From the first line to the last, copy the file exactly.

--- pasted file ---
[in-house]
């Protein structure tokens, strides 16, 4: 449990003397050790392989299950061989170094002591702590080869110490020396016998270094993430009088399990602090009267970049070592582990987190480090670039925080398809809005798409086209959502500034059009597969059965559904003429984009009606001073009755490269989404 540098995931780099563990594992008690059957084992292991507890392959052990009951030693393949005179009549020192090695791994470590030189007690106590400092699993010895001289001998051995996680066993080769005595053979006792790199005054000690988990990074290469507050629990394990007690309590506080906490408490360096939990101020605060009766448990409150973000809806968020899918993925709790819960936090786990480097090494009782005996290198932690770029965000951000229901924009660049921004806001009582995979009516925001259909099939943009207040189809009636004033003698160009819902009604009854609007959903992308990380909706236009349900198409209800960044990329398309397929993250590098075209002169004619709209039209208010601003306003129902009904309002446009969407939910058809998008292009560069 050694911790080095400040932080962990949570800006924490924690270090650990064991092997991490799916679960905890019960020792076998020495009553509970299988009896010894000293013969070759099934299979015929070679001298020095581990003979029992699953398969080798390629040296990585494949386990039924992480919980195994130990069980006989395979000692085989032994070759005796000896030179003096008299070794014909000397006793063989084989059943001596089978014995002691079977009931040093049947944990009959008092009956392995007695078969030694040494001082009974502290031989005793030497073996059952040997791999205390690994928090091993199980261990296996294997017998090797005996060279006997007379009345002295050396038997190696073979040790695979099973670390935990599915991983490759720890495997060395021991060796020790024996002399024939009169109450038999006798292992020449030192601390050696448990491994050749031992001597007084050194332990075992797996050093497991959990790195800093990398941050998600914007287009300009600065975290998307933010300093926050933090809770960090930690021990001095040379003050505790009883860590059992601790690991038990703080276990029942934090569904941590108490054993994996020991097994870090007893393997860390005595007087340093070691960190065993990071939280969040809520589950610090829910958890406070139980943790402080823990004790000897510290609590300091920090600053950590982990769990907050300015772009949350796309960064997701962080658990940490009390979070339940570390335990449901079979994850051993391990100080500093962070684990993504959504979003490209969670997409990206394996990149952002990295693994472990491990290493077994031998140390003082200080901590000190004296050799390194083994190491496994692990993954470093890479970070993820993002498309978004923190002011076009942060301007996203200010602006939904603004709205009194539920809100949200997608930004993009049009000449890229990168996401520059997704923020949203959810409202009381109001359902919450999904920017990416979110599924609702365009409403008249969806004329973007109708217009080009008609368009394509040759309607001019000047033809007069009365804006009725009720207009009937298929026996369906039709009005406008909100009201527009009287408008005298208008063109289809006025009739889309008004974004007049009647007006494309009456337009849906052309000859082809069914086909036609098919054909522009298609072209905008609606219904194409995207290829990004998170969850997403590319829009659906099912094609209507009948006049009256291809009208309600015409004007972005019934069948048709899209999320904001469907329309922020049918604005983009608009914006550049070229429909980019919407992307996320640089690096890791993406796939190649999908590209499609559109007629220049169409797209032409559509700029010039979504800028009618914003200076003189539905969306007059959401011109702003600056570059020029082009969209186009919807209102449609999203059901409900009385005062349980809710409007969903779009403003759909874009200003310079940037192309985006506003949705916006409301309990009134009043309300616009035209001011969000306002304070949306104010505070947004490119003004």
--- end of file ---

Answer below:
[in-house]
């Protein structure tokens, strides 16, 4: 449990003397050790392989299950061989170094002591702590080869110490020396016998270094993430009088399990602090009267970049070592582990987190480090670039925080398809809005798409086209959502500034059009597969059965559904003429984009009606001073009755490269989404 540098995931780099563990594992008690059957084992292991507890392959052990009951030693393949005179009549020192090695791994470590030189007690106590400092699993010895001289001998051995996680066993080769005595053979006792790199005054000690988990990074290469507050629990394990007690309590506080906490408490360096939990101020605060009766448990409150973000809806968020899918993925709790819960936090786990480097090494009782005996290198932690770029965000951000229901924009660049921004806001009582995979009516925001259909099939943009207040189809009636004033003698160009819902009604009854609007959903992308990380909706236009349900198409209800960044990329398309397929993250590098075209002169004619709209039209208010601003306003129902009904309002446009969407939910058809998008292009560069 050694911790080095400040932080962990949570800006924490924690270090650990064991092997991490799916679960905890019960020792076998020495009553509970299988009896010894000293013969070759099934299979015929070679001298020095581990003979029992699953398969080798390629040296990585494949386990039924992480919980195994130990069980006989395979000692085989032994070759005796000896030179003096008299070794014909000397006793063989084989059943001596089978014995002691079977009931040093049947944990009959008092009956392995007695078969030694040494001082009974502290031989005793030497073996059952040997791999205390690994928090091993199980261990296996294997017998090797005996060279006997007379009345002295050396038997190696073979040790695979099973670390935990599915991983490759720890495997060395021991060796020790024996002399024939009169109450038999006798292992020449030192601390050696448990491994050749031992001597007084050194332990075992797996050093497991959990790195800093990398941050998600914007287009300009600065975290998307933010300093926050933090809770960090930690021990001095040379003050505790009883860590059992601790690991038990703080276990029942934090569904941590108490054993994996020991097994870090007893393997860390005595007087340093070691960190065993990071939280969040809520589950610090829910958890406070139980943790402080823990004790000897510290609590300091920090600053950590982990769990907050300015772009949350796309960064997701962080658990940490009390979070339940570390335990449901079979994850051993391990100080500093962070684990993504959504979003490209969670997409990206394996990149952002990295693994472990491990290493077994031998140390003082200080901590000190004296050799390194083994190491496994692990993954470093890479970070993820993002498309978004923190002011076009942060301007996203200010602006939904603004709205009194539920809100949200997608930004993009049009000449890229990168996401520059997704923020949203959810409202009381109001359902919450999904920017990416979110599924609702365009409403008249969806004329973007109708217009080009008609368009394509040759309607001019000047033809007069009365804006009725009720207009009937298929026996369906039709009005406008909100009201527009009287408008005298208008063109289809006025009739889309008004974004007049009647007006494309009456337009849906052309000859082809069914086909036609098919054909522009298609072209905008609606219904194409995207290829990004998170969850997403590319829009659906099912094609209507009948006049009256291809009208309600015409004007972005019934069948048709899209999320904001469907329309922020049918604005983009608009914006550049070229429909980019919407992307996320640089690096890791993406796939190649999908590209499609559109007629220049169409797209032409559509700029010039979504800028009618914003200076003189539905969306007059959401011109702003600056570059020029082009969209186009919807209102449609999203059901409900009385005062349980809710409007969903779009403003759909874009200003310079940037192309985006506003949705916006409301309990009134009043309300616009035209001011969000306002304070949306104010505070947004490119003004």